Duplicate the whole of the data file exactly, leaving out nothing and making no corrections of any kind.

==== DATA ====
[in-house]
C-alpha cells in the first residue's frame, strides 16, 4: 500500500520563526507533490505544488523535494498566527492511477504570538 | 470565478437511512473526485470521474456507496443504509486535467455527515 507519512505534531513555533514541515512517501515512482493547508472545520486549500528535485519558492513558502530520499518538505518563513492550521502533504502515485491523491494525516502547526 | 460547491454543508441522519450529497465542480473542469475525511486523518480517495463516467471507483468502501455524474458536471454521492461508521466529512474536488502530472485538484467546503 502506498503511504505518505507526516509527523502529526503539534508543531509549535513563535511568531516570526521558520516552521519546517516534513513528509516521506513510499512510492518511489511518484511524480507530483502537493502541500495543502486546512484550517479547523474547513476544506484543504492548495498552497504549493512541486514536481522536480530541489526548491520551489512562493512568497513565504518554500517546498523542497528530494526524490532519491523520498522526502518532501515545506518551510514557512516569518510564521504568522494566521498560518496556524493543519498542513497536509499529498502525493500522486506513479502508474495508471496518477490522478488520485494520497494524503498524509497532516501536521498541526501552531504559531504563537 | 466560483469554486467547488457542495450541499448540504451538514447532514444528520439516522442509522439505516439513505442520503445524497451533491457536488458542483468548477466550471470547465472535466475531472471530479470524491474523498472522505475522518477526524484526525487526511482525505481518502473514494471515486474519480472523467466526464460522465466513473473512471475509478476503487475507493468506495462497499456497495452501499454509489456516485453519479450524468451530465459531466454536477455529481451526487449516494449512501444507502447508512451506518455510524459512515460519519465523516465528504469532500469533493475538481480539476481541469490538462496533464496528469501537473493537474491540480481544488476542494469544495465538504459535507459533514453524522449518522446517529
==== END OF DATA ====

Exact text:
[in-house]
C-alpha cells in the first residue's frame, strides 16, 4: 500500500520563526507533490505544488523535494498566527492511477504570538 | 470565478437511512473526485470521474456507496443504509486535467455527515 507519512505534531513555533514541515512517501515512482493547508472545520486549500528535485519558492513558502530520499518538505518563513492550521502533504502515485491523491494525516502547526 | 460547491454543508441522519450529497465542480473542469475525511486523518480517495463516467471507483468502501455524474458536471454521492461508521466529512474536488502530472485538484467546503 502506498503511504505518505507526516509527523502529526503539534508543531509549535513563535511568531516570526521558520516552521519546517516534513513528509516521506513510499512510492518511489511518484511524480507530483502537493502541500495543502486546512484550517479547523474547513476544506484543504492548495498552497504549493512541486514536481522536480530541489526548491520551489512562493512568497513565504518554500517546498523542497528530494526524490532519491523520498522526502518532501515545506518551510514557512516569518510564521504568522494566521498560518496556524493543519498542513497536509499529498502525493500522486506513479502508474495508471496518477490522478488520485494520497494524503498524509497532516501536521498541526501552531504559531504563537 | 466560483469554486467547488457542495450541499448540504451538514447532514444528520439516522442509522439505516439513505442520503445524497451533491457536488458542483468548477466550471470547465472535466475531472471530479470524491474523498472522505475522518477526524484526525487526511482525505481518502473514494471515486474519480472523467466526464460522465466513473473512471475509478476503487475507493468506495462497499456497495452501499454509489456516485453519479450524468451530465459531466454536477455529481451526487449516494449512501444507502447508512451506518455510524459512515460519519465523516465528504469532500469533493475538481480539476481541469490538462496533464496528469501537473493537474491540480481544488476542494469544495465538504459535507459533514453524522449518522446517529